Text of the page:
The attack on the World Trade Center in 2001 often comes to my mind in the following circumstance. Driving on the interstate, heading for a destination several hours or days away, looking at the endless hills and fields and forests, the big rigs carrying goods and materials, the cars from every state, the police patrolling, the work crews, even the highway itself, which speaks of a national resolve for both growth and defense … I could go on. And my thoughts often arrive in a form similar to this:
“What can these people have possibly been thinking, that they supposed that they could “destroy America”? Did they have any idea how vast this country is? How immense in so many ways, population, geography, resources, history, culture, wealth? Is this not a measure of how incalculably small their understanding and their vision was?”
Or sometimes it comes like this:
“To destroy the buildings themselves, buildings contructed by men and women, bolt by bolt, brick by brick, whose every surface inside and out has been blessed by the working hands who designed, constructed, raised, maintained, repaired, cleaned and served other men and women within … To destroy what human hands built – even apart from the terrible destruction of the thousands of lives within them – is itself a supreme blasphemy, an expression of hatred directed not at America, but at God, Yahweh, Allah, Brahman, Tao, the universe, human existence itself.”
And I find these two thoughts combine in this one thought, the utter weakness of hatred. Hatred, which arises out of weakness, out of fear and anger, never out of strength, or confidence and joy.
So now, two days after the anniversary of the attack on the Twin Towers, I sift through the rubble of thoughts, expressions and commentary that have exploded once more in this latest aftershock of remembrance, and again this hatred comes to mind. Not just the hatred of the twenty or so men who planned and carried out the attack. They are dead. They hate no more. No, I ponder the hatred which continues in the living, even which arises in myself.
Hatred narrows one’s view so that a small number of actors come to represent an entire nation, an entire religious community, an entire ethnic community. The violent retribution which the hater feels is just is then visited upon all. An example is the response which I have heard over the years in various forms but recently saw again. It goes like this:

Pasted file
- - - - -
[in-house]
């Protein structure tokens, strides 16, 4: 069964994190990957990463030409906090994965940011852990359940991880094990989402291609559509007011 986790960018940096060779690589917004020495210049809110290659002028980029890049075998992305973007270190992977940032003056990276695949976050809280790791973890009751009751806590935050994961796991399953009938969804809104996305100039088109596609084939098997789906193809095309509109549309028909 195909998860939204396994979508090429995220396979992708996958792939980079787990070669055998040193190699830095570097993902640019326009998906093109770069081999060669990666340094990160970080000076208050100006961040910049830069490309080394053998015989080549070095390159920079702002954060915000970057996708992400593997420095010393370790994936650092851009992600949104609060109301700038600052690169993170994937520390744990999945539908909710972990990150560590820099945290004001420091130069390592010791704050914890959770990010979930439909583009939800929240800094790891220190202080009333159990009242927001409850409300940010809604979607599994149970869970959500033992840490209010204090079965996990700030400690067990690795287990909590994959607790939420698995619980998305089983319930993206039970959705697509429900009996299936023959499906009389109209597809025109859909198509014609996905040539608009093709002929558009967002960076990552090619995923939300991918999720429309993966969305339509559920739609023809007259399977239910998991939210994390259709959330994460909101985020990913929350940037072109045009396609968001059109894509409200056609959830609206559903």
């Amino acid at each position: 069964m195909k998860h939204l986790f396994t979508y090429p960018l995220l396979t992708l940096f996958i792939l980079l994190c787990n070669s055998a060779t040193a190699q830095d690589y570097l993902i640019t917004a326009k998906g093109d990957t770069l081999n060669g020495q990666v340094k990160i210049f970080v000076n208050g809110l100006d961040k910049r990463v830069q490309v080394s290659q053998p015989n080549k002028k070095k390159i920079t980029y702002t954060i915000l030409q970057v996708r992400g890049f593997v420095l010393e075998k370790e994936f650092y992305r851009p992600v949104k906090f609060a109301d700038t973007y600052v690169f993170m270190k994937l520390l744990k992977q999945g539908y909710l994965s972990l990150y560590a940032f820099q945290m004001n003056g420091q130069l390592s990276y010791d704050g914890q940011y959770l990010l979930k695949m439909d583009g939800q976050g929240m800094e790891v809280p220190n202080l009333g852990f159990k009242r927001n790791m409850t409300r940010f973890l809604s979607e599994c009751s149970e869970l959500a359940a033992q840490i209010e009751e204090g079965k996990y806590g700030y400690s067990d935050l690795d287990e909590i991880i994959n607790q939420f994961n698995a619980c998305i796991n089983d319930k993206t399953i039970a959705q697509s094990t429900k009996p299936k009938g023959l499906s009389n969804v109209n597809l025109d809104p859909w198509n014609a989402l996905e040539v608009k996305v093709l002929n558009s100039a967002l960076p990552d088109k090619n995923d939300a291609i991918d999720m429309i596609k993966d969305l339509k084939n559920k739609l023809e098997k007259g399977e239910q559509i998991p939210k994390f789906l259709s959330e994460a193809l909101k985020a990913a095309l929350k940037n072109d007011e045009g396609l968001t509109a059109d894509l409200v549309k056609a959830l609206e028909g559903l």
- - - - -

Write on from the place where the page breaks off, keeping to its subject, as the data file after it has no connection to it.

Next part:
… after 9/11 we should have left only a huge radioactive crater, Lake Afghanistan….
Or this one:
When attacked by a troublesome state or people from a state which harbors them, we go in and break all the furniture and crockery and kill as many of their leaders and defenders as possible and then withdraw with the understanding that if we are troubled by them again, we will be back and do the same again. Rinse and repeat as necessary….
Or this one which dates back to the Vietnam War era but is probably still for sale on a t-shirt somewhere:
Kill ‘em all and let God sort ‘em out!
You get the drift. Reason tells me that responses like these are fundamentally wrong, and will also not accomplish what they intend, the elimination of terrorism and attacks. Religion tells me this also, though in a different way, and you can take your pick or listen to both. I do not find religion and reason incompatible in any way; faith and reason are two sides of the same coin, the human mind.
Let me close with this last thought. War is death and destruction, nothing else. “War is hell”, as General Sherman once said. If reason and religion cannot help us arrive at a better response to terrorism than waging war, then both reason and religion are mere sham. But I believe that they can help us do better, if we can let go of the fear and anger from which hatred grows.